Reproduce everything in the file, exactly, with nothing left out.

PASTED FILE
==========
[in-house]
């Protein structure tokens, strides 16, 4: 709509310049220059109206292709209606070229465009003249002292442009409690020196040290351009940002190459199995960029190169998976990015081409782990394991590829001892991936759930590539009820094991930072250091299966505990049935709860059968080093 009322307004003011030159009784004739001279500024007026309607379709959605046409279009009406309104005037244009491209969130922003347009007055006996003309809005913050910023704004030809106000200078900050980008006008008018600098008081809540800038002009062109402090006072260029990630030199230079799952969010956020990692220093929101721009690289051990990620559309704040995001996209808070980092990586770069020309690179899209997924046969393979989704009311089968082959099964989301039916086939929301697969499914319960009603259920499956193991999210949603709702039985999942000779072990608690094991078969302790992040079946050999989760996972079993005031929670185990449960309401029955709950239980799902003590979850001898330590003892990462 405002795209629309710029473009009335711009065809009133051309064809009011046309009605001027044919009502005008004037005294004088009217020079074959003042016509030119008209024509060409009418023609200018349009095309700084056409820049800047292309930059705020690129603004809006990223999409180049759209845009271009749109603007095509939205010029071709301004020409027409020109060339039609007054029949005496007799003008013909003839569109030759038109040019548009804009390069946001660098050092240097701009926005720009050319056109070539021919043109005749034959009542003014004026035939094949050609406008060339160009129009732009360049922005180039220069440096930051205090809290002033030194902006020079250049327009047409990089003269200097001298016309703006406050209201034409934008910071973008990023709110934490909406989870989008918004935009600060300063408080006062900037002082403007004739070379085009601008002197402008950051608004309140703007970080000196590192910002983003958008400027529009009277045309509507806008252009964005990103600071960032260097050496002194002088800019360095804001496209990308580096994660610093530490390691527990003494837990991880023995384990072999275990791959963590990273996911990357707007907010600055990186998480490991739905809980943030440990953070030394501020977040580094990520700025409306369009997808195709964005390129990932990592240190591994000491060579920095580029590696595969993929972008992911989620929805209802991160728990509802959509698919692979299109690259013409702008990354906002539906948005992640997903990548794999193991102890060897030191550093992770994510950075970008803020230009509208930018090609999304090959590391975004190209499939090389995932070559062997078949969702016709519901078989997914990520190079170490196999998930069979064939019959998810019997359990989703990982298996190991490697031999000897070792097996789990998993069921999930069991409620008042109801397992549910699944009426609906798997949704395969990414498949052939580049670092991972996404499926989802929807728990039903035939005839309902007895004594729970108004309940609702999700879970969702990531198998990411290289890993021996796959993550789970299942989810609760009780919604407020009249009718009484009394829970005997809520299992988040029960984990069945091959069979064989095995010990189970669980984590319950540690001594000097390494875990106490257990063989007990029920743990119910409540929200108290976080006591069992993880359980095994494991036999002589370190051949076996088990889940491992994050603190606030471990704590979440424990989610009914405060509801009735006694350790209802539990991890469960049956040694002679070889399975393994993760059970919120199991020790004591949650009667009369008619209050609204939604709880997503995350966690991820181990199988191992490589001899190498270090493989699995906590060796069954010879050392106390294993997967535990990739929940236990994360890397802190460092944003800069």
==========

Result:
[in-house]
């Protein structure tokens, strides 16, 4: 709509310049220059109206292709209606070229465009003249002292442009409690020196040290351009940002190459199995960029190169998976990015081409782990394991590829001892991936759930590539009820094991930072250091299966505990049935709860059968080093 009322307004003011030159009784004739001279500024007026309607379709959605046409279009009406309104005037244009491209969130922003347009007055006996003309809005913050910023704004030809106000200078900050980008006008008018600098008081809540800038002009062109402090006072260029990630030199230079799952969010956020990692220093929101721009690289051990990620559309704040995001996209808070980092990586770069020309690179899209997924046969393979989704009311089968082959099964989301039916086939929301697969499914319960009603259920499956193991999210949603709702039985999942000779072990608690094991078969302790992040079946050999989760996972079993005031929670185990449960309401029955709950239980799902003590979850001898330590003892990462 405002795209629309710029473009009335711009065809009133051309064809009011046309009605001027044919009502005008004037005294004088009217020079074959003042016509030119008209024509060409009418023609200018349009095309700084056409820049800047292309930059705020690129603004809006990223999409180049759209845009271009749109603007095509939205010029071709301004020409027409020109060339039609007054029949005496007799003008013909003839569109030759038109040019548009804009390069946001660098050092240097701009926005720009050319056109070539021919043109005749034959009542003014004026035939094949050609406008060339160009129009732009360049922005180039220069440096930051205090809290002033030194902006020079250049327009047409990089003269200097001298016309703006406050209201034409934008910071973008990023709110934490909406989870989008918004935009600060300063408080006062900037002082403007004739070379085009601008002197402008950051608004309140703007970080000196590192910002983003958008400027529009009277045309509507806008252009964005990103600071960032260097050496002194002088800019360095804001496209990308580096994660610093530490390691527990003494837990991880023995384990072999275990791959963590990273996911990357707007907010600055990186998480490991739905809980943030440990953070030394501020977040580094990520700025409306369009997808195709964005390129990932990592240190591994000491060579920095580029590696595969993929972008992911989620929805209802991160728990509802959509698919692979299109690259013409702008990354906002539906948005992640997903990548794999193991102890060897030191550093992770994510950075970008803020230009509208930018090609999304090959590391975004190209499939090389995932070559062997078949969702016709519901078989997914990520190079170490196999998930069979064939019959998810019997359990989703990982298996190991490697031999000897070792097996789990998993069921999930069991409620008042109801397992549910699944009426609906798997949704395969990414498949052939580049670092991972996404499926989802929807728990039903035939005839309902007895004594729970108004309940609702999700879970969702990531198998990411290289890993021996796959993550789970299942989810609760009780919604407020009249009718009484009394829970005997809520299992988040029960984990069945091959069979064989095995010990189970669980984590319950540690001594000097390494875990106490257990063989007990029920743990119910409540929200108290976080006591069992993880359980095994494991036999002589370190051949076996088990889940491992994050603190606030471990704590979440424990989610009914405060509801009735006694350790209802539990991890469960049956040694002679070889399975393994993760059970919120199991020790004591949650009667009369008619209050609204939604709880997503995350966690991820181990199988191992490589001899190498270090493989699995906590060796069954010879050392106390294993997967535990990739929940236990994360890397802190460092944003800069």